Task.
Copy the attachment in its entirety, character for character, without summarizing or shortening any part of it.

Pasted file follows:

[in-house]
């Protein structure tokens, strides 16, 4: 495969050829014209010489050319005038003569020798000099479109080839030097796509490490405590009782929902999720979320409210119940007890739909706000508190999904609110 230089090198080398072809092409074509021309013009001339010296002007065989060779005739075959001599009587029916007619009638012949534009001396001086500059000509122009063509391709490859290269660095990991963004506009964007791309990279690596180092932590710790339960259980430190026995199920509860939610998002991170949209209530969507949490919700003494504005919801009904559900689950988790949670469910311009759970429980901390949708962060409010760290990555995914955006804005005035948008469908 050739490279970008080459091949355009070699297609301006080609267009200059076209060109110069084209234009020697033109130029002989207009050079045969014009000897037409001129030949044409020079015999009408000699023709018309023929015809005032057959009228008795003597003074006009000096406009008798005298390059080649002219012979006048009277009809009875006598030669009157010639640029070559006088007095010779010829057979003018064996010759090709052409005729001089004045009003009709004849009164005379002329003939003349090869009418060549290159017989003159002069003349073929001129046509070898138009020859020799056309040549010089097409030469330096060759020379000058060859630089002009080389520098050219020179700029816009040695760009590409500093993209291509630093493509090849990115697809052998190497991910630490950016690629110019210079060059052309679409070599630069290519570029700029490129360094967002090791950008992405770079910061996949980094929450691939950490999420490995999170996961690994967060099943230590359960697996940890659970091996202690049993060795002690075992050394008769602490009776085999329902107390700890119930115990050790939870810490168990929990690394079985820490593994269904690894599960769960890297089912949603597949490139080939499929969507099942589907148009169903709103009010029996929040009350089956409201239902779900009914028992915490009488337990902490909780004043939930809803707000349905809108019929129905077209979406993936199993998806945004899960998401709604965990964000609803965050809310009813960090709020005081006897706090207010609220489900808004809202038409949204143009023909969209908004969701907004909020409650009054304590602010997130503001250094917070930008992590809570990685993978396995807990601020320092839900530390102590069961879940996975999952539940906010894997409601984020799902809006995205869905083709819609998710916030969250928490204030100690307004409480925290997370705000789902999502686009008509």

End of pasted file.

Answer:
[in-house]
């Protein structure tokens, strides 16, 4: 495969050829014209010489050319005038003569020798000099479109080839030097796509490490405590009782929902999720979320409210119940007890739909706000508190999904609110 230089090198080398072809092409074509021309013009001339010296002007065989060779005739075959001599009587029916007619009638012949534009001396001086500059000509122009063509391709490859290269660095990991963004506009964007791309990279690596180092932590710790339960259980430190026995199920509860939610998002991170949209209530969507949490919700003494504005919801009904559900689950988790949670469910311009759970429980901390949708962060409010760290990555995914955006804005005035948008469908 050739490279970008080459091949355009070699297609301006080609267009200059076209060109110069084209234009020697033109130029002989207009050079045969014009000897037409001129030949044409020079015999009408000699023709018309023929015809005032057959009228008795003597003074006009000096406009008798005298390059080649002219012979006048009277009809009875006598030669009157010639640029070559006088007095010779010829057979003018064996010759090709052409005729001089004045009003009709004849009164005379002329003939003349090869009418060549290159017989003159002069003349073929001129046509070898138009020859020799056309040549010089097409030469330096060759020379000058060859630089002009080389520098050219020179700029816009040695760009590409500093993209291509630093493509090849990115697809052998190497991910630490950016690629110019210079060059052309679409070599630069290519570029700029490129360094967002090791950008992405770079910061996949980094929450691939950490999420490995999170996961690994967060099943230590359960697996940890659970091996202690049993060795002690075992050394008769602490009776085999329902107390700890119930115990050790939870810490168990929990690394079985820490593994269904690894599960769960890297089912949603597949490139080939499929969507099942589907148009169903709103009010029996929040009350089956409201239902779900009914028992915490009488337990902490909780004043939930809803707000349905809108019929129905077209979406993936199993998806945004899960998401709604965990964000609803965050809310009813960090709020005081006897706090207010609220489900808004809202038409949204143009023909969209908004969701907004909020409650009054304590602010997130503001250094917070930008992590809570990685993978396995807990601020320092839900530390102590069961879940996975999952539940906010894997409601984020799902809006995205869905083709819609998710916030969250928490204030100690307004409480925290997370705000789902999502686009008509």